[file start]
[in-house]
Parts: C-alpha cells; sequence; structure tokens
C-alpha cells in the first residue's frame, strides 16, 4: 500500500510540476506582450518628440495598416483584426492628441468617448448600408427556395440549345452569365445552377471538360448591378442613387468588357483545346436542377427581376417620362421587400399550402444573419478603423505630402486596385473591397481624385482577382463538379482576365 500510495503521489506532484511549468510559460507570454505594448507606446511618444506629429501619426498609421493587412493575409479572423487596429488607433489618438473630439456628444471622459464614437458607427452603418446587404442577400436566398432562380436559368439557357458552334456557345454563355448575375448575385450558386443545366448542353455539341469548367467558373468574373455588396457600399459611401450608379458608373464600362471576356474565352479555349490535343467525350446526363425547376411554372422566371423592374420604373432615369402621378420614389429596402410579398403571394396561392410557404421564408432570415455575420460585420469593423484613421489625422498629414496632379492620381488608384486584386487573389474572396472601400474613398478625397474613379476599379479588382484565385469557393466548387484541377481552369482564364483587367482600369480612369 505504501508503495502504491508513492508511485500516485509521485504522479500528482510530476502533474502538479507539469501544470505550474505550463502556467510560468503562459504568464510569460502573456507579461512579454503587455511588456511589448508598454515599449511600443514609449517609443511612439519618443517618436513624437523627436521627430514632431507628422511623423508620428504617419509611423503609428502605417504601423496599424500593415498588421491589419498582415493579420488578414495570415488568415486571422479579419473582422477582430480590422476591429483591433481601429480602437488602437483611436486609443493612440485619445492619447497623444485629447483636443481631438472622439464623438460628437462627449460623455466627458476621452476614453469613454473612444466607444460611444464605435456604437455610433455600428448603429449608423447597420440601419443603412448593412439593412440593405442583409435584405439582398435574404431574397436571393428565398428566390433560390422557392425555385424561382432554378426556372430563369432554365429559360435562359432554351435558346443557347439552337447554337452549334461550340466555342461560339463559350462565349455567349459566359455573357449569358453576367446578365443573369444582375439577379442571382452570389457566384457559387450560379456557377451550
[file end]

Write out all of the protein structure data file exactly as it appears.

[in-house]
Parts: C-alpha cells; sequence; structure tokens
C-alpha cells in the first residue's frame, strides 16, 4: 500500500510540476506582450518628440495598416483584426492628441468617448448600408427556395440549345452569365445552377471538360448591378442613387468588357483545346436542377427581376417620362421587400399550402444573419478603423505630402486596385473591397481624385482577382463538379482576365 500510495503521489506532484511549468510559460507570454505594448507606446511618444506629429501619426498609421493587412493575409479572423487596429488607433489618438473630439456628444471622459464614437458607427452603418446587404442577400436566398432562380436559368439557357458552334456557345454563355448575375448575385450558386443545366448542353455539341469548367467558373468574373455588396457600399459611401450608379458608373464600362471576356474565352479555349490535343467525350446526363425547376411554372422566371423592374420604373432615369402621378420614389429596402410579398403571394396561392410557404421564408432570415455575420460585420469593423484613421489625422498629414496632379492620381488608384486584386487573389474572396472601400474613398478625397474613379476599379479588382484565385469557393466548387484541377481552369482564364483587367482600369480612369 505504501508503495502504491508513492508511485500516485509521485504522479500528482510530476502533474502538479507539469501544470505550474505550463502556467510560468503562459504568464510569460502573456507579461512579454503587455511588456511589448508598454515599449511600443514609449517609443511612439519618443517618436513624437523627436521627430514632431507628422511623423508620428504617419509611423503609428502605417504601423496599424500593415498588421491589419498582415493579420488578414495570415488568415486571422479579419473582422477582430480590422476591429483591433481601429480602437488602437483611436486609443493612440485619445492619447497623444485629447483636443481631438472622439464623438460628437462627449460623455466627458476621452476614453469613454473612444466607444460611444464605435456604437455610433455600428448603429449608423447597420440601419443603412448593412439593412440593405442583409435584405439582398435574404431574397436571393428565398428566390433560390422557392425555385424561382432554378426556372430563369432554365429559360435562359432554351435558346443557347439552337447554337452549334461550340466555342461560339463559350462565349455567349459566359455573357449569358453576367446578365443573369444582375439577379442571382452570389457566384457559387450560379456557377451550